Did New Testament Writers Twist the Meaning of the Old Testament?
The 39 books of the Old Testament were written to and about the children of Israel, or the Jewish nation. Some critics charge that writers of the New Testament twist Old Testament passages and take them out of context to make them fit their views of Jesus and his teachings. What are these purported distortions that critics refer to?
Matthew quotes Isaiah 7 and declares that it was prophesied Jesus was to be born of a virgin and would be called Immanuel (Matthew 7:14). Critics point out that a full reading of chapter 7 of Isaiah shows it is more likely referring to the birth of Hezekiah, who became a godly king of Israel.
Hosea the prophet says when Israel was a child, God loved him and “called my son out of Egypt” (Hosea 11:1). We all know that God did in fact call his people out of Egypt. Yet Matthew says this was a prophecy about Joseph and Mary taking Jesus to Egypt and their later return. They did this to escape Herod’s decree to kill all the newborn Jewish males in Bethlehem.
And then the critics say that Matthew quotes Jeremiah about Rachel weeping over her dead children. Yet the New Testament writer claims this was referring to first-century mothers weeping after Herod ordered the infant boys in Bethlehem to be killed.
Writers of the New Testament are accused of twisting and taking Old Testament passages like this out of context to teach their brand of Christianity. The writers of the Gospels and epistles seem to take liberties with the Old Testament text in order to establish a whole new religion of their own. Is this true?
God’s Ultimate Context
What the critics overlook is that Jesus came to fulfill God’s promise to Israel and provide a means for all of his lost children to be redeemed. This means that many of the prophecies and promises to Israel were foreshadows of Jesus’ plan to bring Israel and his church into his eternal kingdom.
Jesus came to establish his kingdom, and it was he who said, “Don’t misunderstand why I have come. I did not come to abolish the law of Moses or the writings of the prophets. No, I came to accomplish their purpose” (Matthew 5:17). He was the realization of all the prophets and the law taught. He was the fulfillment of God’s message to Israel, and therefore we must understand the Old Testament in light of him.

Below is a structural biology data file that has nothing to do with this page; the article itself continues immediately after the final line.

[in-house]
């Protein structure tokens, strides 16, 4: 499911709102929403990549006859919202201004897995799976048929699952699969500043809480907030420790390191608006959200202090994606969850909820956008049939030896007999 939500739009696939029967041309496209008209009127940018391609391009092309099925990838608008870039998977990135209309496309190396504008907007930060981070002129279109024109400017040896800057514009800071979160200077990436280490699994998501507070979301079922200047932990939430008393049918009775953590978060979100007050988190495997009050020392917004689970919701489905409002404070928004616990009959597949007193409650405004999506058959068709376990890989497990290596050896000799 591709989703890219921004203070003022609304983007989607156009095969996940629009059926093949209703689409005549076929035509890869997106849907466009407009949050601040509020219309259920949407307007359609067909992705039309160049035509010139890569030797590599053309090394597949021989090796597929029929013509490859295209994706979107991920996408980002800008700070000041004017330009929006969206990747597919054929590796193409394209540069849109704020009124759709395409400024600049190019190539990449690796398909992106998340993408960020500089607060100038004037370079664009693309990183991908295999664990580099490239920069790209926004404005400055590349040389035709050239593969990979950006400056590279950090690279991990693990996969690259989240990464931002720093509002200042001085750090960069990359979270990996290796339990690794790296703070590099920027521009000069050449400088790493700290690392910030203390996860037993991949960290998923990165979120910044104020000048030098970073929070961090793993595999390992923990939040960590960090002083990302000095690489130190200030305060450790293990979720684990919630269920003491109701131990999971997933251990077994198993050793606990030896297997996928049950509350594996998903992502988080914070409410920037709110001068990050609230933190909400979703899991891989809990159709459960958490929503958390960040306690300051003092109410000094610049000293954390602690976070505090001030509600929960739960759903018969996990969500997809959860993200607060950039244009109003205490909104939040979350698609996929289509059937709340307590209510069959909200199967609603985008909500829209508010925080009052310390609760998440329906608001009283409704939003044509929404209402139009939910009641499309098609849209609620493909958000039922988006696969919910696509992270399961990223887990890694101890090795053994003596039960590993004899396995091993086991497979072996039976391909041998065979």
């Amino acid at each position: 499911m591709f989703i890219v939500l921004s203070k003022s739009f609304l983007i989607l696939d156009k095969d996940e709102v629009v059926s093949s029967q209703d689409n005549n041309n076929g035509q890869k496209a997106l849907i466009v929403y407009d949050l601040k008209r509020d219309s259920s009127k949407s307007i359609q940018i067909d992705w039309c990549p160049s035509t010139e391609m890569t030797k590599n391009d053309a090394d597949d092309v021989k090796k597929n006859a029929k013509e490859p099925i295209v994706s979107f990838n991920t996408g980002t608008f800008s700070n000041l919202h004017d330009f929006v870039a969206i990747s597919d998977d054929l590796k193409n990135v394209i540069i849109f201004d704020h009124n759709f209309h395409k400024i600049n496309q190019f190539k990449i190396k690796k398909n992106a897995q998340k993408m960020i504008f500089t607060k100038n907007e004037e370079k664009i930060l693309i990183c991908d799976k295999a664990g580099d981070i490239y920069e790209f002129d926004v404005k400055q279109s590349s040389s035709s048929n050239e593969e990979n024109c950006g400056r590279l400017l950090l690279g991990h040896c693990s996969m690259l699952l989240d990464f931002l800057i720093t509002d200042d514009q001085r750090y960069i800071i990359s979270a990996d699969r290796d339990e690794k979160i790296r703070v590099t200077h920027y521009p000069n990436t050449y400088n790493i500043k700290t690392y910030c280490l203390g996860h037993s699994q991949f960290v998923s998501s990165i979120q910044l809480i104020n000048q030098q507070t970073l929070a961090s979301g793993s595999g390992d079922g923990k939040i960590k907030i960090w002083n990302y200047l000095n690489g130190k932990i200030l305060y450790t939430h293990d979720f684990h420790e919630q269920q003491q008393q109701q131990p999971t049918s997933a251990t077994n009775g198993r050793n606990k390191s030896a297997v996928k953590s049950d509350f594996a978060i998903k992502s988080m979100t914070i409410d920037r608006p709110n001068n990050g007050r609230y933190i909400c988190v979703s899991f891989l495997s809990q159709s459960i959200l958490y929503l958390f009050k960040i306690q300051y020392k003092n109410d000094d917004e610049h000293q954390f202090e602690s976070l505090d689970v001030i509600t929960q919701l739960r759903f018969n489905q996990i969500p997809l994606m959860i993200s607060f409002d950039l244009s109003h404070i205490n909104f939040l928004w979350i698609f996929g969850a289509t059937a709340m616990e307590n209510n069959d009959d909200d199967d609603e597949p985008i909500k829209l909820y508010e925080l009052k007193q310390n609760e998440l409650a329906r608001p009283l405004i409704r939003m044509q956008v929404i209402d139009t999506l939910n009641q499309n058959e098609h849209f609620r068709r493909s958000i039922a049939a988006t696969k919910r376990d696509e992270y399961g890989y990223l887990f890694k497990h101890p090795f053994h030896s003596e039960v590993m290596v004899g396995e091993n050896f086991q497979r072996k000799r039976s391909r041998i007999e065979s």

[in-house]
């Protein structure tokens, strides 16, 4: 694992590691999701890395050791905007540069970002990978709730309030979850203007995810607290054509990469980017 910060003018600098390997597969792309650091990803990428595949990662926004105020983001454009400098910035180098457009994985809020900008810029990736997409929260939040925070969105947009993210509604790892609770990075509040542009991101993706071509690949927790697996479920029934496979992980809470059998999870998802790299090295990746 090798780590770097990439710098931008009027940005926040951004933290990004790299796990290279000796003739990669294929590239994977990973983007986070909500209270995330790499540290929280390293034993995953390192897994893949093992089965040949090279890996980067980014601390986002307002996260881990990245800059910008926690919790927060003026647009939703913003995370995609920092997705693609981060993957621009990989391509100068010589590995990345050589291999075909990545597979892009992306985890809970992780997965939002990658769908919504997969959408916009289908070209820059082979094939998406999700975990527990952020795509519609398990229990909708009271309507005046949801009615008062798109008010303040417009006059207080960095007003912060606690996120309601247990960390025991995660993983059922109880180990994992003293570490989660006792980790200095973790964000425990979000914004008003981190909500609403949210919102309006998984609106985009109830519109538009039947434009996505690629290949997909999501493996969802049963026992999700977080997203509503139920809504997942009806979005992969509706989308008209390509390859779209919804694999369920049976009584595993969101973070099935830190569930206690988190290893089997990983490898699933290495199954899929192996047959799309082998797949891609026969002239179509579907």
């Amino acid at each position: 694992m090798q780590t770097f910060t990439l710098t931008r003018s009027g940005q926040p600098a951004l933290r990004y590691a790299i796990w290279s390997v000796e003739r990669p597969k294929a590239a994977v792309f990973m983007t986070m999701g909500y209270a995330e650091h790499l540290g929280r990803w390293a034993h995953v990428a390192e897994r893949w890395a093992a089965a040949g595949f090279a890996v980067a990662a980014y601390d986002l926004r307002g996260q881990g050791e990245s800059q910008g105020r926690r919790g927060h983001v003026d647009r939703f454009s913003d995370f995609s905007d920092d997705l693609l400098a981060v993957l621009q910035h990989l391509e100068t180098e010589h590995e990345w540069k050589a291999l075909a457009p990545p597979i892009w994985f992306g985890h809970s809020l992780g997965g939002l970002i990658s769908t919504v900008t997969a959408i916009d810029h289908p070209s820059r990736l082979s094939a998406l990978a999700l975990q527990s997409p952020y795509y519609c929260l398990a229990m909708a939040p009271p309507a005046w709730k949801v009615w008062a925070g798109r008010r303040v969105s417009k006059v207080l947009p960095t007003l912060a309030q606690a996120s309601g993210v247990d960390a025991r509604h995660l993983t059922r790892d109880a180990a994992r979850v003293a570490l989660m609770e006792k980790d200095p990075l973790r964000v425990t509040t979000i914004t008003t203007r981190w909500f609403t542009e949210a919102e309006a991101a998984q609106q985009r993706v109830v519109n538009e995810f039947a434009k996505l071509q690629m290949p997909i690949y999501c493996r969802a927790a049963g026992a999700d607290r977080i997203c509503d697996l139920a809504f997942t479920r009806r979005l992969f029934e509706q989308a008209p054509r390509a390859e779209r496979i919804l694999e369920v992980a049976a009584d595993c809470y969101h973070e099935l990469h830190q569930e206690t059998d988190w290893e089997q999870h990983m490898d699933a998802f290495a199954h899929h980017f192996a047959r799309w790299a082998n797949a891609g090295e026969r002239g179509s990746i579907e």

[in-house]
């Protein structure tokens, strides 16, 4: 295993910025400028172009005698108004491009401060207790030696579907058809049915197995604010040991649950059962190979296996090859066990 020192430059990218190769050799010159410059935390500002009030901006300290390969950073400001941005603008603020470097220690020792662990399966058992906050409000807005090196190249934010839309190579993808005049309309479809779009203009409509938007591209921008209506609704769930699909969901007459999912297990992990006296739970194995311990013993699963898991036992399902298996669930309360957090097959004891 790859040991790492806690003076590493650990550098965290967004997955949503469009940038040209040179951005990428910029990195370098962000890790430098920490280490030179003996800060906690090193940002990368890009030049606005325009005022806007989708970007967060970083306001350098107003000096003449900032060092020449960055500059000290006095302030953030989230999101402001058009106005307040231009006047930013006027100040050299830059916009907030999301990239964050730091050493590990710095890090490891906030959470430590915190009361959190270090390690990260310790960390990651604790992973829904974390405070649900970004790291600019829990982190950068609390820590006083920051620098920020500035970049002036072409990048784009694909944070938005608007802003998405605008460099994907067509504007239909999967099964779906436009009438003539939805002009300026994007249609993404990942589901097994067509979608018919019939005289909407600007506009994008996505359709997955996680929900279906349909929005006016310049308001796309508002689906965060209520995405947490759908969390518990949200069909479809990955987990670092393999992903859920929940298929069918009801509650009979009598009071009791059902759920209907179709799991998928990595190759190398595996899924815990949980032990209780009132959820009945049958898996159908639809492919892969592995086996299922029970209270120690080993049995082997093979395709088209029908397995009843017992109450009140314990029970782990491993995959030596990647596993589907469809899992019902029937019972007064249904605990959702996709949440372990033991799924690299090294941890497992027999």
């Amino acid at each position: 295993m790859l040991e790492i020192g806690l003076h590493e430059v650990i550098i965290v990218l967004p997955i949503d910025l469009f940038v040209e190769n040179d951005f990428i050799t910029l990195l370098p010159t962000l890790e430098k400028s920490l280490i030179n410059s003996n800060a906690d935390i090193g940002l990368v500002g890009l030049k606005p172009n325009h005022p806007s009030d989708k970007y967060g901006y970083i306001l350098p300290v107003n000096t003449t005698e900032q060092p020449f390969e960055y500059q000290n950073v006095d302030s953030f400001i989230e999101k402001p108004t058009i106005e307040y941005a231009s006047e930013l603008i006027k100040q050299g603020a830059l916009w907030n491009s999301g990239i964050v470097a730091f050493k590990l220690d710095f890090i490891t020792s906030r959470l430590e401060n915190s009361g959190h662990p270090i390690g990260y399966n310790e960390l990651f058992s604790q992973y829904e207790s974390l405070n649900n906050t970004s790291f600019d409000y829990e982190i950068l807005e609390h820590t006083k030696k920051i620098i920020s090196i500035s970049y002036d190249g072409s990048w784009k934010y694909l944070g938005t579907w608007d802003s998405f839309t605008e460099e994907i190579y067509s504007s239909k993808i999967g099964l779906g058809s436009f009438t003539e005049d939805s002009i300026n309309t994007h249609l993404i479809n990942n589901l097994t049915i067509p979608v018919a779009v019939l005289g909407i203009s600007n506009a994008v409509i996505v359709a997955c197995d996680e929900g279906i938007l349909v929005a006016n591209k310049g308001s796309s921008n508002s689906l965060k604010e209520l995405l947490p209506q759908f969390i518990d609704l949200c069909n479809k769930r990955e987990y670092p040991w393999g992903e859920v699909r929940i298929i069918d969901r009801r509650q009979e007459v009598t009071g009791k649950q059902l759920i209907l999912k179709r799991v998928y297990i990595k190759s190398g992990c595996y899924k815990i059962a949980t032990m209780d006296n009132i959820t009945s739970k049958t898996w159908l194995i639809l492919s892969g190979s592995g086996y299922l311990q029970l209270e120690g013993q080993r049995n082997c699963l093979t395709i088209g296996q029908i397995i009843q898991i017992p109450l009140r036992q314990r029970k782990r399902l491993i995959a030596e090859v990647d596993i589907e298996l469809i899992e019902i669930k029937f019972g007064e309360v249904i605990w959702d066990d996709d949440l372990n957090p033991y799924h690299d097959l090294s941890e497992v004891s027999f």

So Matthew and other writers of the New Testament weren’t twisting the Old Testament passages or taking them out of context. Rather, they were understanding them as God had inspired his writers to understand them—Israel was God’s means of bringing salvation to the world, and Jesus was the literal fulfillment of his masterful and merciful plan. Jesus was the true Son called out of Egypt that Israel failed to be. This was not a misinterpretation of Hosea 11:1. Isaiah did predict a child would be born to deliver Israel. Hezekiah was only a temporary salvation to God’s people. God revealed through Matthew that Jesus was the permanent salvation not only for Israel but for the whole world.
Once Jesus ascended into heaven and sent his Holy Spirit, he opened the minds and hearts of his band of Jewish followers. And they saw that he was the embodiment or completer of the Old Testament events and images God had given them so many years before.
The apostles were empowered by the Holy Spirit with God-breathed words to reveal his plan, which was formed even before the foundations of the world. The apostle Paul said,
God himself revealed his mysterious plan to me…God did not reveal it to previous generations, but now by his Spirit he has revealed it to his holy apostles and prophets. And this is God’s plan: Both Gentiles and Jews who believe the Good News share equally in the riches inherited by God’s children (Ephesians 3:3,5-6).
The New Testament writers did not misquote the Old Testament passages—they simply gave them the context centered on Christ that God intended.
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